War of the Rebellion: Serial 023 Page 0030 KY., M. AND E. TENN., N. ALA., AND SW. VA. Chapter XXVIII.

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ting at once into telegraphic communication with him the transfer of these men can be arranged by you, he attending to the business at Iuka. He expects to get some cars to move supplies to Tuscumbia,

and when not occupied the train can move the sick. The supplies sent by General Nelson by rail to tuscumbia must be taken care of by you.

Very respectfully, your obedient servant,


Colonel and Chief of Staff.

HUNTSVILLE, June 16, 1862.

Major-General BUELL:

Yours of 11th from camp near Tuscumbia just received.

The haul from reynolds' Station to Elk river bridge is about 25 miles. If the supplies are promptly delivered, as I trust they will be, at Reynolds' Station the division trains will bring them forward as rapidly as possible.

Orders have already been received to accumulate supplies in Huntsville. i will do my utmost to execute your order. My division train will not be sufficient to do the work required, but will suffice to feed 10,000 troops in addition to the new supplies.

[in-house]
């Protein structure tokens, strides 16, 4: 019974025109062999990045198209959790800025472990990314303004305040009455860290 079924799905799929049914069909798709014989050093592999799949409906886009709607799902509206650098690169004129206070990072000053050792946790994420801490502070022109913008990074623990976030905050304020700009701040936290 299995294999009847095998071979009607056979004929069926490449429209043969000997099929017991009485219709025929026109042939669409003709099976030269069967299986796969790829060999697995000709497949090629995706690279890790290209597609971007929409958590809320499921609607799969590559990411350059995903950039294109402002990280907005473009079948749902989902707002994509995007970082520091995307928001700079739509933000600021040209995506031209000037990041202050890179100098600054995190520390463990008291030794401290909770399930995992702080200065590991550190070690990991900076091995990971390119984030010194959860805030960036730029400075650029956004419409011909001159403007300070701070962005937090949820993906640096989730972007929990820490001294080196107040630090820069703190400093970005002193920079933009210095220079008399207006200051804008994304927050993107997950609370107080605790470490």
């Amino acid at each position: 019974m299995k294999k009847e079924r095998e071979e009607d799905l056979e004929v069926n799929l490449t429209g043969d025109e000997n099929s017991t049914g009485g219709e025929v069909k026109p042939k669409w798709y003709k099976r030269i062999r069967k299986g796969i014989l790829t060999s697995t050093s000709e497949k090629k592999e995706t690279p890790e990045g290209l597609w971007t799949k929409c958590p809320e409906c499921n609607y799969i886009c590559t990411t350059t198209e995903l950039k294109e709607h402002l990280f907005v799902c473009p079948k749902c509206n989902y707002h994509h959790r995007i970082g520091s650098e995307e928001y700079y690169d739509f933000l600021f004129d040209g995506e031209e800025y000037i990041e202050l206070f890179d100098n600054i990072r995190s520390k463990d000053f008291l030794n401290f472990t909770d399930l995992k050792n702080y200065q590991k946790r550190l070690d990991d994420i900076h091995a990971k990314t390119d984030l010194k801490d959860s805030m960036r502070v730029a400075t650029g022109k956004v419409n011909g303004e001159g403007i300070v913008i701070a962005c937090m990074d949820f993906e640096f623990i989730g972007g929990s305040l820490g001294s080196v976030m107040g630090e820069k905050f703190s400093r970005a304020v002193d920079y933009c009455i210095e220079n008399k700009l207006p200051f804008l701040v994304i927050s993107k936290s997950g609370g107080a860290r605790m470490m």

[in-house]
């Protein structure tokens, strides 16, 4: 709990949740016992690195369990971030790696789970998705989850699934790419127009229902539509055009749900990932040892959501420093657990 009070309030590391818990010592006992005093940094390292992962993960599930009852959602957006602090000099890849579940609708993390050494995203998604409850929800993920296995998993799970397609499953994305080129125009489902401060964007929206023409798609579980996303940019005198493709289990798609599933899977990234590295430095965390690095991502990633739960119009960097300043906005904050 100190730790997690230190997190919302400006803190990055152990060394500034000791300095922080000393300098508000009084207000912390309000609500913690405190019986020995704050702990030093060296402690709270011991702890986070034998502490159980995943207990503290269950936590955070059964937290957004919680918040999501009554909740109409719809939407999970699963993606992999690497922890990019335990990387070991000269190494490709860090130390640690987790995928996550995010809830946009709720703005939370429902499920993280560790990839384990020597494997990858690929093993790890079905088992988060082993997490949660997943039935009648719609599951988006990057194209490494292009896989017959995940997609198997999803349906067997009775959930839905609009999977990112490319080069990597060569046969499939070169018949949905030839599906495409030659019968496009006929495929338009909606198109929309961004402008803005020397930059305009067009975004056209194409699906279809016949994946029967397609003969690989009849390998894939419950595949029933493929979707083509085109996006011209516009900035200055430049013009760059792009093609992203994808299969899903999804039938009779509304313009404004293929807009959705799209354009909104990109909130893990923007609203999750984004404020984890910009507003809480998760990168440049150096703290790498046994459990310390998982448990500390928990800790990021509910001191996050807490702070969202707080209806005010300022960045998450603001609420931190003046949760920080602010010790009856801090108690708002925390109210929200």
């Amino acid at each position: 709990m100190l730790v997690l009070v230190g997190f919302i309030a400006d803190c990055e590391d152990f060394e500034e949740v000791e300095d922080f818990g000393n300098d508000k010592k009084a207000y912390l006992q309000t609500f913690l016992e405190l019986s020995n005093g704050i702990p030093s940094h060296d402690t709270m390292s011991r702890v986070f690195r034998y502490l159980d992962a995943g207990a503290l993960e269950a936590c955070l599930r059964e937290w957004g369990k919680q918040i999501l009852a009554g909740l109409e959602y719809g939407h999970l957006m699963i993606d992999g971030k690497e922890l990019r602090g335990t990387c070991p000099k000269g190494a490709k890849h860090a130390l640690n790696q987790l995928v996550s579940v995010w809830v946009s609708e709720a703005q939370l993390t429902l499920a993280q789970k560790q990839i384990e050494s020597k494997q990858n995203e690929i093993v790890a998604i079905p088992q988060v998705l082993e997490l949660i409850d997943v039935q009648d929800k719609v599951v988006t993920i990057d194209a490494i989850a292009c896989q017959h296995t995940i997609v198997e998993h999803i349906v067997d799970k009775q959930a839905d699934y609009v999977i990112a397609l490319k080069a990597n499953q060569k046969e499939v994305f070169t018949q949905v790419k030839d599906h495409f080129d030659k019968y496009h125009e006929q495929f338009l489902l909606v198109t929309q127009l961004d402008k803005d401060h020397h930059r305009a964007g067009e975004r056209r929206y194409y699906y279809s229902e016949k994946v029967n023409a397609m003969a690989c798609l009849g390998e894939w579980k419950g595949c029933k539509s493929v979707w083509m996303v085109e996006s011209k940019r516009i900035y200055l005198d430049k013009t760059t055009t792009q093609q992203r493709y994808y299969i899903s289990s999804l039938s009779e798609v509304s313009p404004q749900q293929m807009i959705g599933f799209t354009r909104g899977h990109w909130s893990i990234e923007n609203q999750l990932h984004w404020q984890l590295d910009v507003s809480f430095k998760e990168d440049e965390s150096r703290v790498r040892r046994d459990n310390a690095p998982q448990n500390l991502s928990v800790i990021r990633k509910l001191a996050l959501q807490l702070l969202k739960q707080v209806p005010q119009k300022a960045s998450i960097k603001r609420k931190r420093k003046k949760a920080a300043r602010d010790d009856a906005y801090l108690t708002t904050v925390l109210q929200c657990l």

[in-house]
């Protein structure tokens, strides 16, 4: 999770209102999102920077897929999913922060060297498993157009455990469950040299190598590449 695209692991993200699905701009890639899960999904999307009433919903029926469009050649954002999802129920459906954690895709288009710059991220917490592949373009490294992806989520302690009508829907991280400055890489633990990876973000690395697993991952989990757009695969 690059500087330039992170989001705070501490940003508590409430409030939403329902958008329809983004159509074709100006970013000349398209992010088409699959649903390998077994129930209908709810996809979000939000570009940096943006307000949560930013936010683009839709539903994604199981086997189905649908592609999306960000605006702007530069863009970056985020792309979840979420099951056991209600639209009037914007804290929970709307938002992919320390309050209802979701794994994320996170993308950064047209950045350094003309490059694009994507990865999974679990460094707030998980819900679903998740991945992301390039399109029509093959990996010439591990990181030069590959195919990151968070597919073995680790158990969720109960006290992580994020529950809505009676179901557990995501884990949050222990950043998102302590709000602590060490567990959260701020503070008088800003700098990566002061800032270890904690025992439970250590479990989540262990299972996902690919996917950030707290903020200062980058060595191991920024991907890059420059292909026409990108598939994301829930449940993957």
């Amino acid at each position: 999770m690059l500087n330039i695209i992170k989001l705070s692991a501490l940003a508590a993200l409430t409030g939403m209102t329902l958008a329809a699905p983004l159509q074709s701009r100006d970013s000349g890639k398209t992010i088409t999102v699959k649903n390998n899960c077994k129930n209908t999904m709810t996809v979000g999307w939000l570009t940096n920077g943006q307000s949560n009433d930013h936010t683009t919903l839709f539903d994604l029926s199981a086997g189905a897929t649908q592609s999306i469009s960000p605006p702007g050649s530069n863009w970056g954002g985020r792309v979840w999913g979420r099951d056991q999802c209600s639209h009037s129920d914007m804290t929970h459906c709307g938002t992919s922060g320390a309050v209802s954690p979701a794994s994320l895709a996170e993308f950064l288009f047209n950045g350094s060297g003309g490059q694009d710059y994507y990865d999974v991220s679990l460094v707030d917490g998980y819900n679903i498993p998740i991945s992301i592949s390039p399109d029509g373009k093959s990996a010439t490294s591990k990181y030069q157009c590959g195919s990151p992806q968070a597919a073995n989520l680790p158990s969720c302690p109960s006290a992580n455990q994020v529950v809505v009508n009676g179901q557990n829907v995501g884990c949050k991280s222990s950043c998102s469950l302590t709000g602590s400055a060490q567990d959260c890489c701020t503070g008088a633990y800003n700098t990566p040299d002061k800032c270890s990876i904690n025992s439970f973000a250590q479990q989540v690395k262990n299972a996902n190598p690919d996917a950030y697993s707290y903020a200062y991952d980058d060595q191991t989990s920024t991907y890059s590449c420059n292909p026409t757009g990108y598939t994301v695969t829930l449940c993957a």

HEADQUARTERS, June 16, 1862.

General MITCHEL, Huntsville:

What means are there of crossing the river at Decatur and can you increase them? At what rate can regiments with their be put across? answer soon.


HUNTSVILLE, June 16, 1862.

General BUELL:

Have ordered seven companies of Colonel Sirwell's regiment, more than half of his cavalry, and one piece of artillery to march immediately to Pulaski. We have no adequate protection for our depot of supplies and for our train. Learning our forces occupied Florence I have ventured to issue this order. Colonel Sill with a portion of his brigade still holds Jasper; is supported by twelve companies of Eighth brigade at and beyond Stevenson. The enemy have obstructed cut-off, 18 miles long leading from Jasper to Chattanooga. This has been done by Indians under command of a man by the name of Morgan; they have probably crossed the river. A portion of the Eighteenth Brigade with three pieces of artillery is now at Decherd. Colonel Mundy, at Pulaski, reports a threatened attack by cavalry last night. His scouts exchanged shots with the enemy at Fayetteville road.

Captain Bingham has just made requisition on me for 200 wagons and teams. I can furnish about half the number. My brigade teams, as you see,are scattered, and we are obliged to haul forage 17 miles.

Do I understand you that rations ordered are to be stored at Athens and to cross river by ferry to Decatur, one-half at each place?

Please answer.